Deadly Truck Crashes. We Can Help.
In 2017 4,761 people died in the U.S. in fatal truck accidents involving large trucks like according to federal data. This represents a 9% increase from 2016. 113 of these fatal truck crashes happened in Missouri. 77 of them occurred in Kansas. Most fatal truck wrecks happen on during daytime on weekdays and in rural areas. More than 1 out or 4 happen on interstate highways About three quarters of the people who die are occupants of other vehicles.
While some fatal truck crashes involve only one vehicle (like a single vehicle rollover truck crash where the truck driver looses control), most involve at least two vehicles. The typical 18 wheeler-semi truck configuration involved in a fatal truck crash is a tractor pulling one trailer. In 2016 more than 60% of the large trucks involved in fatal crashes were of this type as opposed to a tractor pulling more than one trailer or straight trucks like ordinary dump trucks, cement mixers or delivery trucks.
The biggest percentage of fatal truck crashes happen when the front of the semi or other big truck crashes with another vehicle. Head on truck accidents are one example and represent the highest percentage (about 30%) of fatal truck crashes. Rear end truck collisions, where the truck collides with the back end of another vehicle, and left turn crashes, where the front of the truck can strike the front or side of another vehicle are other examples.
Crashes involving the rear of the semi or other large truck and the front of with another vehicle, person or object can be particularly tragic. Fatal crashes involving two vehicles where the initial point of impact was the back of the semi or other big truck represented 21% of large truck crashes in 2017.
In some of these crashes, often called underride collisions, the vehicle crashing into the semi can end up partially under the truck with the top roof, windshields and top part of the passenger compartment torn off causing fatal or horrific injuries to the occupants of the vehicle rear-ending the semi. There are steps which can be taken to reduce the risk and severity of underride crashes. Trucking companies can be held liable for these crashes even though it was the other vehicle which crashed into the large truck.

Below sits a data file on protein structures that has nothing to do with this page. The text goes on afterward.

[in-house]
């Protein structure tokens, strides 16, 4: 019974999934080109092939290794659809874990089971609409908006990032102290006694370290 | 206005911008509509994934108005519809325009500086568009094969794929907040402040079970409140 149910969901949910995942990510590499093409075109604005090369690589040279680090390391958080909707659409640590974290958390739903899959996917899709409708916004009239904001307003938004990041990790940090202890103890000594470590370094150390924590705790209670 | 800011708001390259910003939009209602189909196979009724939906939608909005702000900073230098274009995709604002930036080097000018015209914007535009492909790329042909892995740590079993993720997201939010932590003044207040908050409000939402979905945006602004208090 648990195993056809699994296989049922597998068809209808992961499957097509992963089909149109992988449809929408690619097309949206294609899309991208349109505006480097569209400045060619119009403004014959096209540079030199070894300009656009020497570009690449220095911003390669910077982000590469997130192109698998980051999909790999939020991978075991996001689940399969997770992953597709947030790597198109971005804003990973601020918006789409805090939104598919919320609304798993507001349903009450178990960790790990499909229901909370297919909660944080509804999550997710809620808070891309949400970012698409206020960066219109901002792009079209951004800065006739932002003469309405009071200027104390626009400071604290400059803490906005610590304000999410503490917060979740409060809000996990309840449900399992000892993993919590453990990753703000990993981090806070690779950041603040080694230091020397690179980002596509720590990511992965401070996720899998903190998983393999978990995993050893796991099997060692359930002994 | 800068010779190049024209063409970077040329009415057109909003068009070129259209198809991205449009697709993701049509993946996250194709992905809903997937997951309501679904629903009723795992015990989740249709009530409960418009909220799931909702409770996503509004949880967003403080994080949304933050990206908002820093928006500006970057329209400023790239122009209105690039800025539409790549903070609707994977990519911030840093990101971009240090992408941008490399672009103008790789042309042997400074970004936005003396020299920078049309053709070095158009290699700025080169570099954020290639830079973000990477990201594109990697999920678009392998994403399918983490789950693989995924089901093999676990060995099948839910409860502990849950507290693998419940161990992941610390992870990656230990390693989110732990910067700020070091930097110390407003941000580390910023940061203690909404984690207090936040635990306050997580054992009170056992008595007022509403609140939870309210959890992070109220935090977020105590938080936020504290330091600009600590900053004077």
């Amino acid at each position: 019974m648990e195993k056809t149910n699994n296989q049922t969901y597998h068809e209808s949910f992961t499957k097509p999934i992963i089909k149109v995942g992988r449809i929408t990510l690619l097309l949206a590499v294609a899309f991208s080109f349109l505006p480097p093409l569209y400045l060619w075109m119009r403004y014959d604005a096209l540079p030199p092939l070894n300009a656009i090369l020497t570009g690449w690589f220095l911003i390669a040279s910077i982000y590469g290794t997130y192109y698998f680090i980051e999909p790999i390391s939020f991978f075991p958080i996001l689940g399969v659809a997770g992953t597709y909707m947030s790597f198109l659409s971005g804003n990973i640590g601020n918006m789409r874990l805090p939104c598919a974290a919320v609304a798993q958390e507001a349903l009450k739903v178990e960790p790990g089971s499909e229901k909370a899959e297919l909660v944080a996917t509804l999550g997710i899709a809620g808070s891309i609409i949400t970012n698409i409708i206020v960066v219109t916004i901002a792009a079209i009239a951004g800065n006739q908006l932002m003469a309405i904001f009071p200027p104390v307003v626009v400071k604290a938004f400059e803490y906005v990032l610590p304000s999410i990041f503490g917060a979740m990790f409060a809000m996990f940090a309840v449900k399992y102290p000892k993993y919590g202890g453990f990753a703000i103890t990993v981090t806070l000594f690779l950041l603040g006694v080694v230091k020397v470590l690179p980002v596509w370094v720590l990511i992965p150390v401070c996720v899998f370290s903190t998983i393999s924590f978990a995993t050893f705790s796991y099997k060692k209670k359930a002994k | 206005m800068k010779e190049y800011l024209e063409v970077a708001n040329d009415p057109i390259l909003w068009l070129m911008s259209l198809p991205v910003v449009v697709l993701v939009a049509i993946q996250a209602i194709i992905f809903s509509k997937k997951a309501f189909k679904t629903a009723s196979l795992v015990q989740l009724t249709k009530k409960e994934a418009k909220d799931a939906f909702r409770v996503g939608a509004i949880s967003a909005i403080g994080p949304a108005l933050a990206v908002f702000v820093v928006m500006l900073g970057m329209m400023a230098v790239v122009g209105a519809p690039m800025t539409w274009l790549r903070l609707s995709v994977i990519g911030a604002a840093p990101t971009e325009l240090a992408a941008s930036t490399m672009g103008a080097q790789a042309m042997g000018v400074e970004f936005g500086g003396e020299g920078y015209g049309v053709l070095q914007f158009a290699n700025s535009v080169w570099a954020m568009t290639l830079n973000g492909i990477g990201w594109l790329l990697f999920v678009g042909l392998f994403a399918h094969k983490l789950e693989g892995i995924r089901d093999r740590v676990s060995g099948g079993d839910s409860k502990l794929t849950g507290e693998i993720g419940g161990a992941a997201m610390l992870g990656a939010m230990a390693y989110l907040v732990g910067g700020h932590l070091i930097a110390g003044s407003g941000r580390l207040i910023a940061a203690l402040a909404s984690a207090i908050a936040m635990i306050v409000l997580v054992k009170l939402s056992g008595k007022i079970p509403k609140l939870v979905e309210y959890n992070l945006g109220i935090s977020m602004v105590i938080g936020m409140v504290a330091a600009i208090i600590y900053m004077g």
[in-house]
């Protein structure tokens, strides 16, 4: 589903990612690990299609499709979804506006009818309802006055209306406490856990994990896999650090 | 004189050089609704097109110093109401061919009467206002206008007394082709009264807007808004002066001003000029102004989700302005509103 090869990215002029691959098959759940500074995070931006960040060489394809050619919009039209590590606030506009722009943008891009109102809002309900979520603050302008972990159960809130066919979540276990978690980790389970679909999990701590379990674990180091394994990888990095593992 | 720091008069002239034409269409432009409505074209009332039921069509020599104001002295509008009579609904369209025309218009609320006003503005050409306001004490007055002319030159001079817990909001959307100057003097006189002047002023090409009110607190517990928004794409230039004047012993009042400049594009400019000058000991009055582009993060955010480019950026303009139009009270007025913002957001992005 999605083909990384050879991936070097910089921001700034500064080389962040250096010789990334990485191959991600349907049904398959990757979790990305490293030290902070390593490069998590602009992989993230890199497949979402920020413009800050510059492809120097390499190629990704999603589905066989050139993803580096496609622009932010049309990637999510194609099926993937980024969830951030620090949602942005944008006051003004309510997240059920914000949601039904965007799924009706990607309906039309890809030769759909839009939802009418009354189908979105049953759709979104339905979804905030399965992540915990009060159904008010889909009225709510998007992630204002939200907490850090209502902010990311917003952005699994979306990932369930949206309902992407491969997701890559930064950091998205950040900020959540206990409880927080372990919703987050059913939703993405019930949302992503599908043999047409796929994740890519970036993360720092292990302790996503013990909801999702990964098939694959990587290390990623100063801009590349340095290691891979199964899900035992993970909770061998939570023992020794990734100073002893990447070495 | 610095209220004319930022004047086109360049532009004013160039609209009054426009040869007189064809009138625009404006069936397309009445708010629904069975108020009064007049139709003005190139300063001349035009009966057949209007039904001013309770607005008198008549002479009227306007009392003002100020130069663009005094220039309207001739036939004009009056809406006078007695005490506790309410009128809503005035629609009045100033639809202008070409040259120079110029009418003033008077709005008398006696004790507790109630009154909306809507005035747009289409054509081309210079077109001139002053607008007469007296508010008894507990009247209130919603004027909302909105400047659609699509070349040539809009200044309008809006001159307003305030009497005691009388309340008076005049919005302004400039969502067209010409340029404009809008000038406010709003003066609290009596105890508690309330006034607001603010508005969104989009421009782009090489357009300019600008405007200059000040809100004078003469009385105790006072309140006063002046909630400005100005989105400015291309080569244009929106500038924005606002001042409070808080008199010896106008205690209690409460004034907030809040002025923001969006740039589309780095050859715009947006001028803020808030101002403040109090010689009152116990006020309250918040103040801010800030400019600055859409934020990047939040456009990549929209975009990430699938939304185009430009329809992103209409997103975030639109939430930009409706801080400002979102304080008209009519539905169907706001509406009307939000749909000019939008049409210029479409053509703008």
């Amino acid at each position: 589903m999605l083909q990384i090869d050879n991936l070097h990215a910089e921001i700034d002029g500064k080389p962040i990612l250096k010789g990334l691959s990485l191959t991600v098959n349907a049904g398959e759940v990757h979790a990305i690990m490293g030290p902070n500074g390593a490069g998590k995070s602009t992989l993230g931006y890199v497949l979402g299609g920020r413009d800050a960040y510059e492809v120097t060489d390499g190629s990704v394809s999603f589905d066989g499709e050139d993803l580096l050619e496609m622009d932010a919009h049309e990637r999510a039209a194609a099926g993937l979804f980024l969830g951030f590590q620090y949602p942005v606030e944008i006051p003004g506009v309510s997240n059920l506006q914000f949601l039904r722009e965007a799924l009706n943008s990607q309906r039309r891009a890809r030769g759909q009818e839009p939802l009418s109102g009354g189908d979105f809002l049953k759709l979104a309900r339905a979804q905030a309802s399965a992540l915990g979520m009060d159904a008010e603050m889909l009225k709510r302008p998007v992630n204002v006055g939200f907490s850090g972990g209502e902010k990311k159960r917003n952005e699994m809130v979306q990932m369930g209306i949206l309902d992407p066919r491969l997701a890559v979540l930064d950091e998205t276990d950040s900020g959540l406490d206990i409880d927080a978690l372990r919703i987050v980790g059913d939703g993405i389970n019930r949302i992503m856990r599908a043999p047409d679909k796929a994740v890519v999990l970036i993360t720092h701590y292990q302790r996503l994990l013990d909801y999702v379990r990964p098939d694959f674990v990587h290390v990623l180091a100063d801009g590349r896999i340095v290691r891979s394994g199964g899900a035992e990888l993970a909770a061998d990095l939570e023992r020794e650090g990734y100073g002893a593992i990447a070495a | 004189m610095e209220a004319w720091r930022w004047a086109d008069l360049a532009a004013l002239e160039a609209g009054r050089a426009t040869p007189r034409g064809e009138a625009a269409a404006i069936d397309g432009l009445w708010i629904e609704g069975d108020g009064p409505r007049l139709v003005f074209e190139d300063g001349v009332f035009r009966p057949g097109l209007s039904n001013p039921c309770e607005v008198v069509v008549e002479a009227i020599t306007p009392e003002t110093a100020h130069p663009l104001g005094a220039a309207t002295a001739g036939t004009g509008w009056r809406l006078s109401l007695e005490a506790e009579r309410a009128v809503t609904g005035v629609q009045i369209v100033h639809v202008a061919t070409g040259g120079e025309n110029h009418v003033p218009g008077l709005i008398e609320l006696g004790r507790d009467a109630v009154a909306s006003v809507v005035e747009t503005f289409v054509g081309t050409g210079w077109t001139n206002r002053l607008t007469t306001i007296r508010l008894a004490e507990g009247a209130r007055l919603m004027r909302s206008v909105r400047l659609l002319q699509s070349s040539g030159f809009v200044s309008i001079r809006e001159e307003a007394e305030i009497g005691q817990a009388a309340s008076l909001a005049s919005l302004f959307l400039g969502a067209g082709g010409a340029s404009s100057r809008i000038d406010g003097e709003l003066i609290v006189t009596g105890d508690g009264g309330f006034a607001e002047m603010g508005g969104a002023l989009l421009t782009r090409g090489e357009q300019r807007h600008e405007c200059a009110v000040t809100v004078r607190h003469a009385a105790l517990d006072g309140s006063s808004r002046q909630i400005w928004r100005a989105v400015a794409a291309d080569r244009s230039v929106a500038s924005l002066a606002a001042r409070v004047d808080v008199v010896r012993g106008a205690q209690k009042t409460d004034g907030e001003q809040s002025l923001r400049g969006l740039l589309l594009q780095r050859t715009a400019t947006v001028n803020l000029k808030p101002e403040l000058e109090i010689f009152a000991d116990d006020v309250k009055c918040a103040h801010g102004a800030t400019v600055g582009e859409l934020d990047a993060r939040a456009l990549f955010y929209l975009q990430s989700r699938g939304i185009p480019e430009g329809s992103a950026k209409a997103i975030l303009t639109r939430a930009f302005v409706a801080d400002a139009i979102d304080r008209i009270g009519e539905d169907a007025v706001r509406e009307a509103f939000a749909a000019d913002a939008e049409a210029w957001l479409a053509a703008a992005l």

Semis and other large trucks have limited visibility to the rear especially directly behind the truck. Even though backup cameras have been readily available for a number of years and are relatively inexpensive many large trucks are not equipped with them. There have been tragic accidents backed into or over another vehicle or person.
Federal and state regulations like the Federal Motor Carrier Safety Regulations (FMCSRs), state traffic laws, safety campaigns and technologies like collision avoidance systems, exist to reduce and prevent these tragedies. Despite all this, tragically, the carnage continues. Still, negligent trucking companies and truck drivers put lives at risk. Thousands continue to die each year in truck crashes.
If you lost a loved one because of a truck crash please accept our sympathy and know that we are here to help. If you lost a loved one due to a trucker’s negligence, you may be entitled to compensation. While money can never replace a lost life, it can help ease the financial burden of your family member’s death and give you a sense of justice. To help prevent future tragedies it is important to hold the negligent driver and trucking company accountable.
Kansas and Missouri law both permit claims or lawsuits for death caused by another’s negligence. Wrongful death claims against a trucking company or trucker can be much more complicated and time consuming than a similar fatal car accident case. A skilled and experienced lawyer can help you can get the compensation and justice you need and deserve.
Compensation in A Truck Wrongful Death Case
When a family member is killed in an accident, you lose not just an individual, but someone who had a great role in your life and who may have been there to care for you in the future. Thus, reimbursement in a wrongful death case includes not only your financial expenses but also other related damages.
In legal terms, there are economic and non-economic damages. Economic damages are those that have a specific dollar value. Medical bills arising from the accident, like ambulance and hospital bills, funeral and burial expenses and future lost income of the decedent are examples of economic damages. Non-economic damages refer to losses that are less quantifiable but recognized by the law.
Many families ask how much they could receive for the wrongful death of their loved one. There is no set amount for this. Each case is unique requires an analysis of factors specific to the case like the truck driver and trucking company’s fault, aggravating factors and damages caused by the death. To fully value your wrongful death case, you’ll want to discuss all of your possible losses with an lawyer. It takes a lawyer’s familiarity with the law and experience in accident cases to determine your best legal avenues.
Call Flick Law Firm For Your Truck Accident Case
When you bring a lawsuit against a truck driver or a trucking company, you can expect them to be well-equipped to defend your case. Hire an attorney with a track record of success in truck accident cases.
At Flick Law Firm, we have aggressively fought powerful companies and insurers to obtain the maximum compensation for our clients. Let’s talk about your loved one’s truck accident. Call today Flick Law Firm for a free consultation about your fatal truck crash case.